Seem Eons past, a seasoned journalist of AMRITSAR told me that Amritsar has an uncanny distinction!—‘You will notice that Any significant event in the world somewhere has an incredulous connection with Amritsar”. Strange as it may sound his words are evolving to be prophetic and I am slowly starting to believe this gentleman.
I came across this write up –“Soldiering for village uplift”, a first hand account of Naik Anna Hazare by Lieut-Gen Baljit Singh (retd) published as ‘middle’ in The Tribune, recently.
Soldiering for village uplift
by Lieut-Gen Baljit Singh (retd)
HIS demeanor and emphatic, measured speech have not changed a whit since I first and last met him in 1989. The men I once commanded were from the Pune-Sattara-Ratnagiri region and in moments of informal interaction they would often talk of Anna “Sahib” who had led his village from dire poverty to assured prosperity.
Traditionally, soldiers reserve the “Sahib” appellation for their officers and JCOs only; so who was Anna? Well, he was one of the several thousand vehicle drivers of the Indian army. During the 1965 Indo-Pak war he had a close call with death. His was one of the 15-odd lorries ferrying ammunition in the Amritsar sector when this convoy was strafed by PAF Saber-jets.
All the lorries exploded, except Naik Anna Hazare’s. When he regained composure, he had a divine vision; “Bhagwan boley too ja, apney gaon ki seva kar”. And over the next two decades, village Raleagan Siddhi became the beneficiary of “faith moving mountains”.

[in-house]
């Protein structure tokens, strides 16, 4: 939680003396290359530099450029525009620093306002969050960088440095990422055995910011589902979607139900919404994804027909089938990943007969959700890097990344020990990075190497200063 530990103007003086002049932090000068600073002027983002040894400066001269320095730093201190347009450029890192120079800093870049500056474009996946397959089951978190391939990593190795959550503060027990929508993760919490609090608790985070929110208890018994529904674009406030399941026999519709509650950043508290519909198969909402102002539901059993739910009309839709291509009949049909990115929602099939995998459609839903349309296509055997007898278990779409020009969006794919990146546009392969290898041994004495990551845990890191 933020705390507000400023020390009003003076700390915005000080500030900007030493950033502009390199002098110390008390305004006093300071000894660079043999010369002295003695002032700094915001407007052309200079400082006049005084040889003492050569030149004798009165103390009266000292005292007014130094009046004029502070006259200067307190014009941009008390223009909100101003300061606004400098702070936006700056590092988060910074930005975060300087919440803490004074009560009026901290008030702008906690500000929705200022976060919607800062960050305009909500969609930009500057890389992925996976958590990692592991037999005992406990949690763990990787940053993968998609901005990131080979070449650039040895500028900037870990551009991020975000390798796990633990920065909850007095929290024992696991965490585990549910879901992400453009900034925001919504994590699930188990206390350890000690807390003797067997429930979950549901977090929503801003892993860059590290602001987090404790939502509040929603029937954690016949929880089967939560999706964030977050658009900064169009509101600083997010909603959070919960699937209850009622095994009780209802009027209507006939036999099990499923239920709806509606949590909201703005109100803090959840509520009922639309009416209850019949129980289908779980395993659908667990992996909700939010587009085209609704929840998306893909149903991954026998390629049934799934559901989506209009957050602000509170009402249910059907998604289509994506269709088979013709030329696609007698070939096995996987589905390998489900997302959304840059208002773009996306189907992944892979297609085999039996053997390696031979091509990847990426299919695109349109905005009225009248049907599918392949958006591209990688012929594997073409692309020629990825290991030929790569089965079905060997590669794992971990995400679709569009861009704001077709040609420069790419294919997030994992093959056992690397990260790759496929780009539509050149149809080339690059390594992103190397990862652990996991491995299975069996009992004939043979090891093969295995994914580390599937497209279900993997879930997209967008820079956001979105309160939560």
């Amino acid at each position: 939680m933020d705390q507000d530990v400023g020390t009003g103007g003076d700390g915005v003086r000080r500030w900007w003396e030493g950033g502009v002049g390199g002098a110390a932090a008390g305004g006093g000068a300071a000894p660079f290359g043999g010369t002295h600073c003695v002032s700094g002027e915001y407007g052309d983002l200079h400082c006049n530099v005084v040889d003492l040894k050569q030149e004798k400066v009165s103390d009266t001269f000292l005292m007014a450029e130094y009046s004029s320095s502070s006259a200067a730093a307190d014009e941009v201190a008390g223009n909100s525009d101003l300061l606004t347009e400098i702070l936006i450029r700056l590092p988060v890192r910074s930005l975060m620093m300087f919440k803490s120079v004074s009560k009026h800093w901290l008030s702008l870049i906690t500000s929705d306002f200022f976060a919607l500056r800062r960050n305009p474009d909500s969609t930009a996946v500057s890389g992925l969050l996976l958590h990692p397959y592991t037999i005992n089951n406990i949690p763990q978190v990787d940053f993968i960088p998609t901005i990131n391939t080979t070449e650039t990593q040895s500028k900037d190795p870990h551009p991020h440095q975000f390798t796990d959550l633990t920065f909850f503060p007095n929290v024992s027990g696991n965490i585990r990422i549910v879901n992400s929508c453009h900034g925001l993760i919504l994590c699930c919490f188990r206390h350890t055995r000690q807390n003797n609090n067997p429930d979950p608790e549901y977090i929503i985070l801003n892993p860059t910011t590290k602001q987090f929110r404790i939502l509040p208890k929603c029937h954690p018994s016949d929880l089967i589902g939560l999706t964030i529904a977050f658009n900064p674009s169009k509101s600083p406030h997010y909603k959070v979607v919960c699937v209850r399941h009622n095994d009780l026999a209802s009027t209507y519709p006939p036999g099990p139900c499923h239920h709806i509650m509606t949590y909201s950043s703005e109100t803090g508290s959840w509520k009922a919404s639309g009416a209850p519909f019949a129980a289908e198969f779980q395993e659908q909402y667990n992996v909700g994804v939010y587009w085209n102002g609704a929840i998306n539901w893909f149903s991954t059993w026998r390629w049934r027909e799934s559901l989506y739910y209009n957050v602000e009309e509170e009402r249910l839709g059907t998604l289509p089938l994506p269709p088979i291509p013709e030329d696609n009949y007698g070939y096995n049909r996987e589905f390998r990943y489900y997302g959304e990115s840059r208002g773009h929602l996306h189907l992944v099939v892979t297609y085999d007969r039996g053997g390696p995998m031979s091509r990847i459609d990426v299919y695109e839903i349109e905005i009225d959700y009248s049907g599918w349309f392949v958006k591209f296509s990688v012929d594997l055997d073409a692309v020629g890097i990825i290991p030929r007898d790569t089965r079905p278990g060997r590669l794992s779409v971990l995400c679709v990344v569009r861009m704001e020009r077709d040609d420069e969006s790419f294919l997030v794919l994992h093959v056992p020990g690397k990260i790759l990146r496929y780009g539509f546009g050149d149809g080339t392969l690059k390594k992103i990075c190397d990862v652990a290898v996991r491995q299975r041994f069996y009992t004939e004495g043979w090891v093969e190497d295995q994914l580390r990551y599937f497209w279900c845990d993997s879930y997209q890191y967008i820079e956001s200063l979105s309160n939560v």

Short of outright deifying him, his ideas and guidance were accepted by Raleagan citizens as “Dharma”. The women of the village emerged unconditionally empowered and enjoyed vis-à-vis their menfolk the Orwellian status: “All animals are equal but some are more equal than the others!” No more pregnancies after the second child and freedom to acquire skills both in aid of the community and their households.
Land holdings were miniscule but the collective agricultural output increased phenomenally because rain-fed cultivation was replaced by assured, well-water irrigation. Consumption of alcohol was ruthlessly rooted out and with the combined, energized labour force, open wells were dug and a water-usage roster was drawn for each family based on their acreage under tillage.
Every house became a brick and concrete structure with piped drinking water and cooking gas from two community sized, bio-gas plants, at fixed times. Community toilets were clustered around the bio-gas plants, the human faces supplementing its “gobar” feed-stock. Kitchen waste was dumped into community compost-pits.
Anna Sahib was able to convince the Houses of Tata and Kirloskar of the viability of his mission and obtain interest-free loans as also irrigation lift-pumps and diesel generators at concessional rates. Loan instalments were honoured post the Kharif and Rabbi harvests; the last being in 1986 !
Onions and pulses were the main cash crops. In 1986, the produce earned close to a whopping 2.5 lakh rupees. A Cooperative Gramin Bank was created and staffed exclusively by the Raleagan women. Each family had fixed deposits of five to thirty thousand rupees by 1989.
I cannot recall how the school was funded but free and compulsory education was provided to each child up to matriculation. At least two able-bodied youth enrolled in the Army each year.
I shared this experience with the late General B C Joshi and suggested that the Army ran an orientation course, for soldiers about to retire under Anna Hazare’s aegis. The General visited Raleagan and launched the initiative with the hope that many more soldiers would replicate the Raleagan template in their villages.